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Q & A with Judge Jennifer J. Manley, 67th District Court

By Katy P. Sanchez posted 06-01-2023 11:03


Judge Jennifer J. Manley was elected to serve on the 67th District Court in November 2014. Prior to taking the bench, Judge Manley was in private practice with the Manley Firm, PC, now Manley & Manley, where her primary practice area was criminal defense. Judge Manley spent the bulk of her career with the Genesee County Prosecutor's Office. The majority of her time was spent as a circuit court trial attorney. There she prosecuted hundreds of felony cases, including trying and winning some of Michigan's most notorious murder cases.


For attorneys who have never been to your court, what is your check-in process?

When you arrive in person for court, please check in at the window to the clerk’s office.  If you are appearing remotely, please make sure to log in with your name and case number.

When is your motion to call? Are there a maximum number of motions heard during motion call?

My civil motion call is every Tuesday at 10:00.  For criminal matters, my motion call is every Wednesday at 9:00.

Should proposed orders be submitted to the clerk before argument? Do you expect orders to be drafted in court, and if so, are there computers for drafting them?

Orders should be submitted to the clerk’s office before argument.  We do not have computers to draft orders in court.

How should stipulated orders be submitted?

Stipulated orders should be submitted to the clerk’s office.  It is very helpful if orders are also submitted by email.

Who makes up your judicial staff and what roles do they play?

My staff includes a judicial secretary, senior deputy district court clerk, deputy district court clerk, and a magistrate. The judicial secretary’s primary responsibility is as the court recorder for all court proceedings. She also handles all the scheduling, weddings, and oversees all of the Zoom court proceedings. The senior deputy district court clerk and the deputy district court clerk perform all of the clerical tasks of the court, including, but not limited to, maintaining the court calendar, data input and retrieval, serving the public by answering phones and working the counter at the court, and preparing case files. The magistrate is responsible for conducting informal hearings, handling arraignments, some small claims hearings, and dealing with many aspects of civil infractions.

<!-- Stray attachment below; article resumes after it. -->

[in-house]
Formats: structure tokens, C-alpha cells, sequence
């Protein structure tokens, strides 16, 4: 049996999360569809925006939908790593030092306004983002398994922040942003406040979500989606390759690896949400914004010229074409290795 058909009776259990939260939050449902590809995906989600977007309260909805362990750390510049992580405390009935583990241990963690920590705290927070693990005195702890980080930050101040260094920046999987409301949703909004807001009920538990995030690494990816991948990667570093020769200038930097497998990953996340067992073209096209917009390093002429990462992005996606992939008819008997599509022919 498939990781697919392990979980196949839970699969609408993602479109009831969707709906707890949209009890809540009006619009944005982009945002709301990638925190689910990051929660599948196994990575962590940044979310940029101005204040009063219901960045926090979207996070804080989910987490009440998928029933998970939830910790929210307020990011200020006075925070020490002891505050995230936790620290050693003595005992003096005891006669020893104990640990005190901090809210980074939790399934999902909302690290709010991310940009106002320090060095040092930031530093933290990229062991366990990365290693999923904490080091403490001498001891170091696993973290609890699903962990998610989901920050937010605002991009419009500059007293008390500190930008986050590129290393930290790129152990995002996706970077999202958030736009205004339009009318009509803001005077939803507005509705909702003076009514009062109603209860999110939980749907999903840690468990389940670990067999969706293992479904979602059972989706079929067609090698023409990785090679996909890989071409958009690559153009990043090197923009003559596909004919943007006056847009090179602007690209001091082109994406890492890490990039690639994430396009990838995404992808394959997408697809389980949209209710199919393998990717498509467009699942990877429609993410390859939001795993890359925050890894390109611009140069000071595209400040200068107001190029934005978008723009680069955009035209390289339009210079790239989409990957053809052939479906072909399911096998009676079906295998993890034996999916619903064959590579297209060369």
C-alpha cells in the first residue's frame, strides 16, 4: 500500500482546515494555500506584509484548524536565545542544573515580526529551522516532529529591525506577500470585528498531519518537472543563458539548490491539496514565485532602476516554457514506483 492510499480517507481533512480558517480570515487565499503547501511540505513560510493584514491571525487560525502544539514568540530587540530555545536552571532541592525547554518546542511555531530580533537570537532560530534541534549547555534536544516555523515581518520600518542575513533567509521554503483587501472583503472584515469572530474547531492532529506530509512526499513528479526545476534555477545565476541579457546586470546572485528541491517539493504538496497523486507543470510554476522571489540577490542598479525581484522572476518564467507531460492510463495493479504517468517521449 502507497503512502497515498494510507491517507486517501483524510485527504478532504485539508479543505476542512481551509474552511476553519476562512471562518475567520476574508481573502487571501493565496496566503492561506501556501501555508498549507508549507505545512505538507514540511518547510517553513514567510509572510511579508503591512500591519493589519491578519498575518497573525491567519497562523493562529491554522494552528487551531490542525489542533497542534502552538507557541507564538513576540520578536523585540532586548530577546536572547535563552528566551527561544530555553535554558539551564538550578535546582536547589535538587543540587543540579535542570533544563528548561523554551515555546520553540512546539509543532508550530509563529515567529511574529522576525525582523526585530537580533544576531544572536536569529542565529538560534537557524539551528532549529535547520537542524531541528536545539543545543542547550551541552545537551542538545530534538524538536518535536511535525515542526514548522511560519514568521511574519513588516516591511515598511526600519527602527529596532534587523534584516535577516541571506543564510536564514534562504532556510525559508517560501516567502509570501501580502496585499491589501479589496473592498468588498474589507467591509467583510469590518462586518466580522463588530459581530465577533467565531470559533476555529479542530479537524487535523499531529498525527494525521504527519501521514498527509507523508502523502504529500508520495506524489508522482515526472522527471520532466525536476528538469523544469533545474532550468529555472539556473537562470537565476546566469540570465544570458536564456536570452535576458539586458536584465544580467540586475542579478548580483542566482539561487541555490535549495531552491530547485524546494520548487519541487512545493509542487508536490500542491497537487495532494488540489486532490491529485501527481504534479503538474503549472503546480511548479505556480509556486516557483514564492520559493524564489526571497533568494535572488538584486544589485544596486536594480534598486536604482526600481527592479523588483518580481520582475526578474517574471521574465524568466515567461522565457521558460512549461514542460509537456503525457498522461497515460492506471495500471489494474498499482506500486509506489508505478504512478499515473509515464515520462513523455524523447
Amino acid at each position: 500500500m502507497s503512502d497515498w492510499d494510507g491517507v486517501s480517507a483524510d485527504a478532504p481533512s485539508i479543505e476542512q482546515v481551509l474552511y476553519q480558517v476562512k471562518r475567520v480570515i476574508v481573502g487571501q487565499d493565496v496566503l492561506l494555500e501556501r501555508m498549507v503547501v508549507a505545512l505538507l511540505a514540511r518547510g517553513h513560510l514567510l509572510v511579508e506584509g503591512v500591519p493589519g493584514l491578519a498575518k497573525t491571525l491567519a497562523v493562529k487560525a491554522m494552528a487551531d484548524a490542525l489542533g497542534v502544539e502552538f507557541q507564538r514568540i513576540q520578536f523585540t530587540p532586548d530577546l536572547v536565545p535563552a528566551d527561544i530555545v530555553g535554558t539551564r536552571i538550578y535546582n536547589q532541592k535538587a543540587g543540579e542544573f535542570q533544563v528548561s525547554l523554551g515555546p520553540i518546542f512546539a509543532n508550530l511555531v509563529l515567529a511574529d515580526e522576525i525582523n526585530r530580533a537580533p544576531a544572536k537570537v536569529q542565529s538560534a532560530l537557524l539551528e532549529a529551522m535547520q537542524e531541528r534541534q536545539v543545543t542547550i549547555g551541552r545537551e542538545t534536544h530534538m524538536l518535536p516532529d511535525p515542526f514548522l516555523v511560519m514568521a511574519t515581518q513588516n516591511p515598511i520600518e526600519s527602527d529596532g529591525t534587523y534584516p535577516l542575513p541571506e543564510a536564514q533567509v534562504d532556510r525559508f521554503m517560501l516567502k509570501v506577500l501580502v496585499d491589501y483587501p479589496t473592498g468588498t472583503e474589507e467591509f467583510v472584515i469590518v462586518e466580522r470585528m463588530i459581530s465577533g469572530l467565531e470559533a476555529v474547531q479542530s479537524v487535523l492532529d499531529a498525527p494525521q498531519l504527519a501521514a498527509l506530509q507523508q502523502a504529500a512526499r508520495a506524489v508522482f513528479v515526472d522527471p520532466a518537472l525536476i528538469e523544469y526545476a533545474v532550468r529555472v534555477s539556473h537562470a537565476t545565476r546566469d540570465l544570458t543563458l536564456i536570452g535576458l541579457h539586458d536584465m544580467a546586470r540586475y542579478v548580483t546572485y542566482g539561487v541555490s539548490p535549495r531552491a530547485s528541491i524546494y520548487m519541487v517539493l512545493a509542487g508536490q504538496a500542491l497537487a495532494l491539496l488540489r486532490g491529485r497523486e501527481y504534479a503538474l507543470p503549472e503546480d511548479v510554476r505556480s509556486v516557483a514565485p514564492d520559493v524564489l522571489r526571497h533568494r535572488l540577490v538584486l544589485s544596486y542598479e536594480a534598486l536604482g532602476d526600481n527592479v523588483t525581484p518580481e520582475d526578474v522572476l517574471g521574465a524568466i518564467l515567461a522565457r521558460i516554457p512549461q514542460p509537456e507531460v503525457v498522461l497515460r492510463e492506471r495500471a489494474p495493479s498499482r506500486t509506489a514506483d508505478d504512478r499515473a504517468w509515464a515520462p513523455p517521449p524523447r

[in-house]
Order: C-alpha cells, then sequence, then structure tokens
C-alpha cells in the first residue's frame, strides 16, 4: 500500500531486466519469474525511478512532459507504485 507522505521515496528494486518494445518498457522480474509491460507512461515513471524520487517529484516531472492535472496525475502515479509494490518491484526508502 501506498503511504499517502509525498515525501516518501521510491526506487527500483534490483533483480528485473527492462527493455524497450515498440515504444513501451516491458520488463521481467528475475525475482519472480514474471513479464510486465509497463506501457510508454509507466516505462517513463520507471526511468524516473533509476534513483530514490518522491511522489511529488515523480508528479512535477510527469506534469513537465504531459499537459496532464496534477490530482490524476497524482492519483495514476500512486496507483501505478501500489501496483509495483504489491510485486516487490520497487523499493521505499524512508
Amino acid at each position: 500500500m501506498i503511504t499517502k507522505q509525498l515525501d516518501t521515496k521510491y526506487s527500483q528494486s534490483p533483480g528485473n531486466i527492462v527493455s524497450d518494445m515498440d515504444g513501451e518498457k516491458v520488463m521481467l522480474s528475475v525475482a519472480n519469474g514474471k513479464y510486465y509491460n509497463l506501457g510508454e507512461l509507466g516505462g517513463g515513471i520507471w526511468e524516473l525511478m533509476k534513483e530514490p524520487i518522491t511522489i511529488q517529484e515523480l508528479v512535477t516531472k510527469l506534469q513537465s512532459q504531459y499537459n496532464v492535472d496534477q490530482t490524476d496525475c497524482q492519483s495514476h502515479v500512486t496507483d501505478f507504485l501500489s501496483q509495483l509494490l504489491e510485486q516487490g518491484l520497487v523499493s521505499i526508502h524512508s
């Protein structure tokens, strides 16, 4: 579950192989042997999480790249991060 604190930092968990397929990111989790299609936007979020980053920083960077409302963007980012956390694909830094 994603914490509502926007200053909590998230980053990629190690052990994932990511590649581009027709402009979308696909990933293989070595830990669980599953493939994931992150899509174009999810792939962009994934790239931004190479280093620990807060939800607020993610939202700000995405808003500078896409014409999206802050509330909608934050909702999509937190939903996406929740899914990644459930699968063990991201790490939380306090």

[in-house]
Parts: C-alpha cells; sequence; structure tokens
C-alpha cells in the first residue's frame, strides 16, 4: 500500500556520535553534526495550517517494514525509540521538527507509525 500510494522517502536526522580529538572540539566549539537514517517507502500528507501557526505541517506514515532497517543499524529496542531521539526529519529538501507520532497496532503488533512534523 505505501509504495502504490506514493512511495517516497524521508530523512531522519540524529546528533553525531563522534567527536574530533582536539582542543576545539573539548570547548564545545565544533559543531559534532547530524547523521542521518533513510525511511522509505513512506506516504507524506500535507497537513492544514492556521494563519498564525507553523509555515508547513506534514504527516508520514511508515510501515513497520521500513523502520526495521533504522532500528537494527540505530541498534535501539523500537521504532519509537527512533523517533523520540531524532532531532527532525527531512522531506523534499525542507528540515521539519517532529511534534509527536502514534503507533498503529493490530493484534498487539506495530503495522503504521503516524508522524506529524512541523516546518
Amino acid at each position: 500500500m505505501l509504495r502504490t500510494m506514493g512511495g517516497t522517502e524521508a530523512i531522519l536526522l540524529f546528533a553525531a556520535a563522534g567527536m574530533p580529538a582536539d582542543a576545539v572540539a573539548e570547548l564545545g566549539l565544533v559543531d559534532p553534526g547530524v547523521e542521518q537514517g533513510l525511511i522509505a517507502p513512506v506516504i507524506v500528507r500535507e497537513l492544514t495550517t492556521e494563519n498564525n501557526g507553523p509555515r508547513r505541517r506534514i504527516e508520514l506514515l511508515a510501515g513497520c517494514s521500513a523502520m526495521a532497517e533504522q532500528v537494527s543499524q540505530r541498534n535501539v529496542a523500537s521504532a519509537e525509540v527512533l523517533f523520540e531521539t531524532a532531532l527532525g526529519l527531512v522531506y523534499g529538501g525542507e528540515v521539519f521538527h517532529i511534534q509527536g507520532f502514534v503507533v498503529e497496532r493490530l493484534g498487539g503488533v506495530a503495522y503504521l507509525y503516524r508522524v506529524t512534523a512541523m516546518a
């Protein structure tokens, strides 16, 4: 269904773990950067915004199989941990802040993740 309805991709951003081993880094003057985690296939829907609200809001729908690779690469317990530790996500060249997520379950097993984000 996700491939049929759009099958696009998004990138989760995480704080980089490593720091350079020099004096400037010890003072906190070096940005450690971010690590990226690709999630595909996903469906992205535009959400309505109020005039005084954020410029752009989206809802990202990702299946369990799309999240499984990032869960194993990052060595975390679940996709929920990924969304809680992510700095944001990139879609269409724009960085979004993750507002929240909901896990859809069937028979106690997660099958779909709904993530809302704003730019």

What types of pretrial conferences do you hold and what happens at them?

I hold pretrial conferences and probable cause conferences (PCC) in person and by Zoom.  If nothing needs to be placed on the record, I also allow pretrials to be done by email if all parties agree beforehand. At the pretrial or PCC, I will inquire if there are any motions to be filed, if all discovery has been complied with, and if there is a resolution.  I will then set the next court date.

Are you still using Zoom? If so, what types of matters/motions are held via Zoom?

I allow the parties to come in person or by Zoom.  I find most attorneys do civil matters by Zoom.  With the exception of PCCs, most attorneys come in person for criminal matters.

What are some of the common mistakes/issues you see attorneys making when attending court via Zoom?

The most common Zoom mistakes that I see are not logging in with their name and case number, microphone not loud enough or muted, Internet service poor, not having necessary paperwork to the court beforehand, and not knowing if their client is logged on.

My advice for attorneys that use Zoom would be to contact the opposing party ahead of time so they can address any matters that they don’t need on the record, send in any documents they want the court to consider or sign beforehand, and explain to their client how to properly sign in to Zoom.

Any other common mistakes lawyers make in your courtroom?

Another common mistake is not having copies of documents for the court and opposing parties.

What are some components of an arguments (either in a brief or oral argument) that you find compelling or persuasive?

I find it compelling when an attorney clearly cites and states the law and clearly applies it to the facts of their case in brief or oral argument.

What procedural issues/disputes should be worked out between the parties before involving you?

I would like requests for adjournments to be discussed and stipulated to by the other side if possible.  The first question that will be asked when an adjournment request is made is, “Have you talked to the other party?”

What do you think is the most commonly misinterpreted court rule or rule of evidence?

The most commonly misinterpreted rule of evidence in my court is the hearsay rule.  It is important to remember that in order for a statement to be defined as hearsay, it has to be offered in evidence to prove the truth of the matter asserted.

What is an example of a time a lawyer impressed you?

I am truly impressed by the ability of a skilled trial attorney to take complex facts and weave them into an interesting and understandable story when making their final arguments to a jury.

What is something interesting you do off the bench?

I have a keen interest in America’s great summer pastime. I don’t miss a pitch of my children’s baseball or softball games. I am also holding out hope that the Tigers will someday win a World Series again.

Is there anything else you would like Michigan lawyers to know?

In my courtroom, I draw on my experience as a prosecutor and being in private practice to provide a friendly and fair place to practice.